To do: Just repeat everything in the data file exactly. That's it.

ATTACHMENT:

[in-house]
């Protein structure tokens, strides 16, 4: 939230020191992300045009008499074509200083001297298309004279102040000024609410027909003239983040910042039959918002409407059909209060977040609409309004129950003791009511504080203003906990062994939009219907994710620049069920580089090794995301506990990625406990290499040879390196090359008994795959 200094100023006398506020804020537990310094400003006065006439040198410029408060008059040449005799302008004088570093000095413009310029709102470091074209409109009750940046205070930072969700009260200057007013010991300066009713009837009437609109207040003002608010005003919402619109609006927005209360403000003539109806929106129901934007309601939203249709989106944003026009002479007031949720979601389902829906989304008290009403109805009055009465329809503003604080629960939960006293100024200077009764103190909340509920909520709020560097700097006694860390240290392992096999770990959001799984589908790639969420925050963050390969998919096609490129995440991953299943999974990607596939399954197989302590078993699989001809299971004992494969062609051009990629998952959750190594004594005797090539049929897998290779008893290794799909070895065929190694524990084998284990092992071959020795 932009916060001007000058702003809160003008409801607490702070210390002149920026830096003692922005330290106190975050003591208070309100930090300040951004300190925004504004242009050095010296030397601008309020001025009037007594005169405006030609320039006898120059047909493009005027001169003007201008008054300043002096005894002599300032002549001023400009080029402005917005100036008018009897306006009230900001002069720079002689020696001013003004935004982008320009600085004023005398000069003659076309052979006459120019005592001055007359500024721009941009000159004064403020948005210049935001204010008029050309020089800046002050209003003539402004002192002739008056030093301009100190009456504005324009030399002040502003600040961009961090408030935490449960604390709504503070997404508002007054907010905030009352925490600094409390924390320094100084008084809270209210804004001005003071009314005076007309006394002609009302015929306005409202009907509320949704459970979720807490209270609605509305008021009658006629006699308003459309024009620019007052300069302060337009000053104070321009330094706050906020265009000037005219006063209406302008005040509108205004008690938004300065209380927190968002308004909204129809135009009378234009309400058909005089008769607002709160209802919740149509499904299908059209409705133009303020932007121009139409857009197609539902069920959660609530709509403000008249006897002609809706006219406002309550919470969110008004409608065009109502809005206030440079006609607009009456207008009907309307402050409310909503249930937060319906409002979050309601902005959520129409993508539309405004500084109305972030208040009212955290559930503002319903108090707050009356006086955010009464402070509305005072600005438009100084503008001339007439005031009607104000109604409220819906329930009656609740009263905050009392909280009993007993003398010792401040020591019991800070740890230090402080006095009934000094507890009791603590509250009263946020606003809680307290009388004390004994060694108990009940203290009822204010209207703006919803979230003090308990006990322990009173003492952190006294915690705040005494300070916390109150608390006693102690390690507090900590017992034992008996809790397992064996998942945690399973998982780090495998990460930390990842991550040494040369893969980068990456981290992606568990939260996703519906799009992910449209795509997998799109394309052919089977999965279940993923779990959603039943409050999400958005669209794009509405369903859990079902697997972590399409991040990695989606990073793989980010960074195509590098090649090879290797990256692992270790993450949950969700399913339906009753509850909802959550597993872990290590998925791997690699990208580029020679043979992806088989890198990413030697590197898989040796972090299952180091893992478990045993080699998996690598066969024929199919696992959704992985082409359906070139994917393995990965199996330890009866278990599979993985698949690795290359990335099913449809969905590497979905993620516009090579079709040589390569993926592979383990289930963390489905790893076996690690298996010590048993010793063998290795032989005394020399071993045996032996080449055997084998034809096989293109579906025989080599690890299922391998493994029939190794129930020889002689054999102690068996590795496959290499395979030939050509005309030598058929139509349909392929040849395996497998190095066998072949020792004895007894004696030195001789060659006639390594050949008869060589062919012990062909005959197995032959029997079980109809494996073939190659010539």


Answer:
[in-house]
């Protein structure tokens, strides 16, 4: 939230020191992300045009008499074509200083001297298309004279102040000024609410027909003239983040910042039959918002409407059909209060977040609409309004129950003791009511504080203003906990062994939009219907994710620049069920580089090794995301506990990625406990290499040879390196090359008994795959 200094100023006398506020804020537990310094400003006065006439040198410029408060008059040449005799302008004088570093000095413009310029709102470091074209409109009750940046205070930072969700009260200057007013010991300066009713009837009437609109207040003002608010005003919402619109609006927005209360403000003539109806929106129901934007309601939203249709989106944003026009002479007031949720979601389902829906989304008290009403109805009055009465329809503003604080629960939960006293100024200077009764103190909340509920909520709020560097700097006694860390240290392992096999770990959001799984589908790639969420925050963050390969998919096609490129995440991953299943999974990607596939399954197989302590078993699989001809299971004992494969062609051009990629998952959750190594004594005797090539049929897998290779008893290794799909070895065929190694524990084998284990092992071959020795 932009916060001007000058702003809160003008409801607490702070210390002149920026830096003692922005330290106190975050003591208070309100930090300040951004300190925004504004242009050095010296030397601008309020001025009037007594005169405006030609320039006898120059047909493009005027001169003007201008008054300043002096005894002599300032002549001023400009080029402005917005100036008018009897306006009230900001002069720079002689020696001013003004935004982008320009600085004023005398000069003659076309052979006459120019005592001055007359500024721009941009000159004064403020948005210049935001204010008029050309020089800046002050209003003539402004002192002739008056030093301009100190009456504005324009030399002040502003600040961009961090408030935490449960604390709504503070997404508002007054907010905030009352925490600094409390924390320094100084008084809270209210804004001005003071009314005076007309006394002609009302015929306005409202009907509320949704459970979720807490209270609605509305008021009658006629006699308003459309024009620019007052300069302060337009000053104070321009330094706050906020265009000037005219006063209406302008005040509108205004008690938004300065209380927190968002308004909204129809135009009378234009309400058909005089008769607002709160209802919740149509499904299908059209409705133009303020932007121009139409857009197609539902069920959660609530709509403000008249006897002609809706006219406002309550919470969110008004409608065009109502809005206030440079006609607009009456207008009907309307402050409310909503249930937060319906409002979050309601902005959520129409993508539309405004500084109305972030208040009212955290559930503002319903108090707050009356006086955010009464402070509305005072600005438009100084503008001339007439005031009607104000109604409220819906329930009656609740009263905050009392909280009993007993003398010792401040020591019991800070740890230090402080006095009934000094507890009791603590509250009263946020606003809680307290009388004390004994060694108990009940203290009822204010209207703006919803979230003090308990006990322990009173003492952190006294915690705040005494300070916390109150608390006693102690390690507090900590017992034992008996809790397992064996998942945690399973998982780090495998990460930390990842991550040494040369893969980068990456981290992606568990939260996703519906799009992910449209795509997998799109394309052919089977999965279940993923779990959603039943409050999400958005669209794009509405369903859990079902697997972590399409991040990695989606990073793989980010960074195509590098090649090879290797990256692992270790993450949950969700399913339906009753509850909802959550597993872990290590998925791997690699990208580029020679043979992806088989890198990413030697590197898989040796972090299952180091893992478990045993080699998996690598066969024929199919696992959704992985082409359906070139994917393995990965199996330890009866278990599979993985698949690795290359990335099913449809969905590497979905993620516009090579079709040589390569993926592979383990289930963390489905790893076996690690298996010590048993010793063998290795032989005394020399071993045996032996080449055997084998034809096989293109579906025989080599690890299922391998493994029939190794129930020889002689054999102690068996590795496959290499395979030939050509005309030598058929139509349909392929040849395996497998190095066998072949020792004895007894004696030195001789060659006639390594050949008869060589062919012990062909005959197995032959029997079980109809494996073939190659010539």